SYDNEY, Australia --- GE’s marine gas turbines are the ideal solution for the Royal Australian Navy’s (RAN) SEA 5000 next generation Future Frigate Program, GE reported today at the PACIFIC 2017 trade exhibition.
“GE has a longstanding partnership with the RAN, providing LM2500 gas turbines that power 100% of the RAN’s gas turbine fleet,” said Brien Bolsinger, GE’s Vice President, General Manager, Marine Operations, Evendale, Ohio. “Our worldwide fleet of gas turbines boasts greater than 99% reliability, with over 15 million hours operating in marine applications and another 70 million in industrial settings. We also back our marine gas turbines with dedicated in-country engine support capabilities to ensure the RAN optimum fleet readiness and lower total cost of ownership. This makes our LM2500 engine family the low risk solution for the RAN’s nine-ship SEA 5000 program,” he added.
SEA 5000 will replace the aging Anzac class frigates. GE’s LM2500 family of engines are operational on two of the RAN’s short-listed ship designs -- Fincantieri’s FREMM (LM2500+G4) and Navantia’s F100 (LM2500). Both GE gas turbines provide the benefits of commonality and interoperability, not only within the existing RAN fleet, but also with the vast majority of international navy fleets powered by LM2500 engines.
According to Bolsinger, “The adoption of a common propulsion system can obviously generate enormous maintenance cost savings for the ship over its life, leveraging the existing infrastructure, crew training, and a single pool of spares. This provides the flexibility to move propulsion crew between all classes of RAN ships with no new training. Plus, interoperability means immediate help is available when deployed since the RAN and 34 other navies worldwide rely on our LM2500 marine engines for ship power.”
Savings extend to support functions. An example is the RAN and GE collaboration to re-task retired LM2500 engines as training aids for ships’ crews. With the LM2500 gas turbine solution chosen for SEA 5000, these training assets will be directly applicable, thus eliminating the need to procure expensive, new training aids.
The LM2500 family of engines sets the benchmark for reliability. Several other recent surface combatant programs from the world’s leading navies that use or will employ LM2500 family marine gas turbines include the Italian Navy’s new Pattugliatori Polivalenti d’Altura multipurpose offshore patrol ships; the Japan Maritime Self Defense Force’s new 8,200-ton class Aegis destroyer; and the German Navy’s new F125 Baden-Wurttemberg-class frigates.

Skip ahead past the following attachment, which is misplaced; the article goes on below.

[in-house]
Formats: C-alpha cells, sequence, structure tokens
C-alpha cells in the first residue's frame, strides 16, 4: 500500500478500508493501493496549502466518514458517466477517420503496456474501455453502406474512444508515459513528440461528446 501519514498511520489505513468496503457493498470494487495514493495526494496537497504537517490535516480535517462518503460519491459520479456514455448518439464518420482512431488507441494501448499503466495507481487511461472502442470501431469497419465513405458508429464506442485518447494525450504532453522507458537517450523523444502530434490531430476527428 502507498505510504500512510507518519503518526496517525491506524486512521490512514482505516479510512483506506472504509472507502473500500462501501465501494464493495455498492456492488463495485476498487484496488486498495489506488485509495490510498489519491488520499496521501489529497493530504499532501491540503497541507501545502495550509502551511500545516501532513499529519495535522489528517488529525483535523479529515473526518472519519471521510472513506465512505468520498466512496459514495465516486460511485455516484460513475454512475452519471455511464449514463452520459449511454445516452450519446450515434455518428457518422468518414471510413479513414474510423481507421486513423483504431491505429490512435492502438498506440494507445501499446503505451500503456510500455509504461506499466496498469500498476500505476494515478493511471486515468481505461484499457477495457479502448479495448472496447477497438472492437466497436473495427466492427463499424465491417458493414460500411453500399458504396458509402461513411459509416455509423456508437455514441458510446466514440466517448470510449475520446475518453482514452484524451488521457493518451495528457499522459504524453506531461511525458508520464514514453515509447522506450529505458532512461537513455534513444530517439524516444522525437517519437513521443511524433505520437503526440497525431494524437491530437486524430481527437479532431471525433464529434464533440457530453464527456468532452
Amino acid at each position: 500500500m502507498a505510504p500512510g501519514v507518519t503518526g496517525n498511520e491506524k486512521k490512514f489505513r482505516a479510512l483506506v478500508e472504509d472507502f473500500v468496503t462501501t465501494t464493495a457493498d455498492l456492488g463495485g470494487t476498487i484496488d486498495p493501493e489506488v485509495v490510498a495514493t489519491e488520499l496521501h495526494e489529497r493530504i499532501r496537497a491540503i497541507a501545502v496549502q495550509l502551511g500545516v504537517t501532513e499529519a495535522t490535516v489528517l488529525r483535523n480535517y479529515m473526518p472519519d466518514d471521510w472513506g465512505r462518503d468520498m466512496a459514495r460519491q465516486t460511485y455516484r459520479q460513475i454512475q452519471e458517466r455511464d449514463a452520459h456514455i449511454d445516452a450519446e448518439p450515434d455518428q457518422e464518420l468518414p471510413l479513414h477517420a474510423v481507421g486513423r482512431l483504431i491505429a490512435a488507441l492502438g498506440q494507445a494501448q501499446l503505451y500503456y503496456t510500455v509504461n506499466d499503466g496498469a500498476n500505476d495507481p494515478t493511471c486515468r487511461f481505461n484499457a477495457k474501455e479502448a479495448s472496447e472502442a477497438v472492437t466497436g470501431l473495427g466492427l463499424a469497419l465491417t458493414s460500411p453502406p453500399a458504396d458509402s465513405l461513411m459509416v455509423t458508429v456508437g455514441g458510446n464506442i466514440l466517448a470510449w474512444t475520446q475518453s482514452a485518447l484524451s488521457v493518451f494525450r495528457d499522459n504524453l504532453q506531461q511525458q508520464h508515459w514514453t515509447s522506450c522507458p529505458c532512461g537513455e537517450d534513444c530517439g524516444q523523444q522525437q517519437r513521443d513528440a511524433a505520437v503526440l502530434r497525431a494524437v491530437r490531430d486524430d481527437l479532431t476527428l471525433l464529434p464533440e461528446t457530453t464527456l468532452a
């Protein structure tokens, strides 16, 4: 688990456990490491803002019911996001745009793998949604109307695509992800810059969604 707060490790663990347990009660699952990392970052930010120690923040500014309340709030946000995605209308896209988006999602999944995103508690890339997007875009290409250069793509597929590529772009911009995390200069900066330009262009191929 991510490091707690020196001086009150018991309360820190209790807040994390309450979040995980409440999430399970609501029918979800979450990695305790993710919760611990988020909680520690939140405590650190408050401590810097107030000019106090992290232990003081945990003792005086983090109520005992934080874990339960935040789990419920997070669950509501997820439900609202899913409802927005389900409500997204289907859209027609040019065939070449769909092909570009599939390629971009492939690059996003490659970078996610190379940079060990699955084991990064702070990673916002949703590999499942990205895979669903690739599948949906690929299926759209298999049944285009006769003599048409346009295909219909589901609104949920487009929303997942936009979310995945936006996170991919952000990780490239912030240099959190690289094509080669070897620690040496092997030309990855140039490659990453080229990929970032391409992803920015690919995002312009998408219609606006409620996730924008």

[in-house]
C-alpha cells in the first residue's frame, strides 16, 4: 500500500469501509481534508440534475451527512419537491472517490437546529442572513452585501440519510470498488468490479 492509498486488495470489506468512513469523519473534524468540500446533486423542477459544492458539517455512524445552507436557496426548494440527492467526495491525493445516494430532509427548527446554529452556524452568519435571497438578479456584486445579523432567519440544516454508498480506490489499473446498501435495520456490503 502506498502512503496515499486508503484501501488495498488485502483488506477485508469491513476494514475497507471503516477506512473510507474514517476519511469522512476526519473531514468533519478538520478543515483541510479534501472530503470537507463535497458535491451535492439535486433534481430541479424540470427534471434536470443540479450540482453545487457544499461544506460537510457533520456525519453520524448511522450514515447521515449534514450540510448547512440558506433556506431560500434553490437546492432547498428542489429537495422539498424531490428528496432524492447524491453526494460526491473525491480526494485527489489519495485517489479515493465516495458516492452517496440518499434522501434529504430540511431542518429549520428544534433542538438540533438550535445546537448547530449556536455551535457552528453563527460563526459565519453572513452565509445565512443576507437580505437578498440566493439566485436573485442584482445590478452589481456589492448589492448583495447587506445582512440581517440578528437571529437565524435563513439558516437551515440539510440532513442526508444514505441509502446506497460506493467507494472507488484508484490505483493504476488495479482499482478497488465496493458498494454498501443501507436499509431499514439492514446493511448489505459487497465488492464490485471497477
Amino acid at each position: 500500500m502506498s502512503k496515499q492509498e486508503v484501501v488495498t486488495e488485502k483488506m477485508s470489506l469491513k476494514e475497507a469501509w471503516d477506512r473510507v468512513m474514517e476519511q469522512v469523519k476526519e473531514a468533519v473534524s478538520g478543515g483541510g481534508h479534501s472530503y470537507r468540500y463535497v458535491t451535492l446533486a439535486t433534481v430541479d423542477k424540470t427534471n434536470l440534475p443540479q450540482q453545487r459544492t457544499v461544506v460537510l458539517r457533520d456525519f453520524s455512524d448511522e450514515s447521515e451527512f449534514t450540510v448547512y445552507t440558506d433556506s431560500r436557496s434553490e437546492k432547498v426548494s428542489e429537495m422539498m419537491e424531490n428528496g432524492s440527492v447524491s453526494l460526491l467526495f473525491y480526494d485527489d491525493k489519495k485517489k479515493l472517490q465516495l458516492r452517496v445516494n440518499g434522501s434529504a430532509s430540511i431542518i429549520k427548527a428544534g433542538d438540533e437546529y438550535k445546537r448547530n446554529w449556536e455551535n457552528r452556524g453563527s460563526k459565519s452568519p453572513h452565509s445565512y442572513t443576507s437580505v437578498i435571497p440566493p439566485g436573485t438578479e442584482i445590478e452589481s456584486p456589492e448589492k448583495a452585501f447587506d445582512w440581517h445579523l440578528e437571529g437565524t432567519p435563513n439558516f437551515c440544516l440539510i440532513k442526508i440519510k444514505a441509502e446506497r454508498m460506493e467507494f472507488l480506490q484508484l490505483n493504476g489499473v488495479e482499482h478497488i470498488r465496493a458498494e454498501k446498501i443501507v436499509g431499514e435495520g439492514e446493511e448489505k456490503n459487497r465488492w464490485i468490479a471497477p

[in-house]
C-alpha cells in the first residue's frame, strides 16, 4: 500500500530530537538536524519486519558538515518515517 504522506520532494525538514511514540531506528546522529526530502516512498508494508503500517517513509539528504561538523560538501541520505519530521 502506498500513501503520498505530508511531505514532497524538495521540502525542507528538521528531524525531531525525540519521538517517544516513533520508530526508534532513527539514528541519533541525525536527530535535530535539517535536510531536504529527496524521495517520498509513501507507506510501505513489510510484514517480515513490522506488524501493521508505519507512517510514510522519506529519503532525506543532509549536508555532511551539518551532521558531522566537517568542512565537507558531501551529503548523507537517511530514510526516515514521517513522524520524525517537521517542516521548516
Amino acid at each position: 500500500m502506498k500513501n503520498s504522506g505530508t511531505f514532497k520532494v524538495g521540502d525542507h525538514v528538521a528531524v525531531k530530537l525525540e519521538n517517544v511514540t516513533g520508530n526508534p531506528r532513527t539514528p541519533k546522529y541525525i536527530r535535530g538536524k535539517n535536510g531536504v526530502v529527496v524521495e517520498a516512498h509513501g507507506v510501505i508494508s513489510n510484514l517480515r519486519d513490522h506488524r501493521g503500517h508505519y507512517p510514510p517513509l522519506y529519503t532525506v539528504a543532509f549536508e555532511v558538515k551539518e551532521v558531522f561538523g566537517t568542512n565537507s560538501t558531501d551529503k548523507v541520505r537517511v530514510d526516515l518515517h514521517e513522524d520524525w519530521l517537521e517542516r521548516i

GE in Australia
Each of the RAN’s new Hobart-class Air Warfare Destroyers (AWD) feature two LM2500s configured in a COmbined Diesel Or Gas turbine (CODOG) arrangement with two diesel engines. GE LM2500s also power the RAN’s Adelaide and Anzac class frigates, and the two Landing Helicopter Dock ships - HMA Ships Canberra and Adelaide - both the largest ships ever built for the RAN.
GE’s LM2500 family of gas turbines includes the base LM2500 model (25 megawatts), LM2500+ (30 megawatts) and LM2500+G4 (35 megawatts). These engines can meet any mission profile for military ship programs ranging from patrol boats, destroyers and cruisers to corvettes, frigates, amphibious ships and aircraft carriers.
In addition, GE offers extensive in-country engine support capabilities and outstanding reliability for its marine gas turbine family. Through a multi-year agreement, GE provides the Australian Capability Acquisition and Sustainment Group’s Maritime Cross-Platform Systems Program Office with depot level maintenance for the LM2500s aboard the Adelaide and Anzac frigates as well as the LM2500 generator sets onboard the Canberra class LHD’s.
Depot level maintenance is performed by Air New Zealand Gas Turbines, an authorized LM2500 service center and longtime RAN service provider. GE also provides program management, on-site field service support, and warehousing and inventory management including spare parts and inventory replenishment throughout the life of the contract.
GE’s marine gas turbine business is part of GE Aviation and is headquartered in Cincinnati, Ohio. GE is one of the world’s leading manufacturers of marine propulsion products, systems and solutions including aeroderivative gas turbines ranging from 6,000 to 70,275 shaft horsepower/ 4.5 to 52 megawatts. These gas turbines reliably operate the world over in some of the most arduous conditions in temperatures ranging from -40 to 120 degrees F/-40 to 48 degrees C.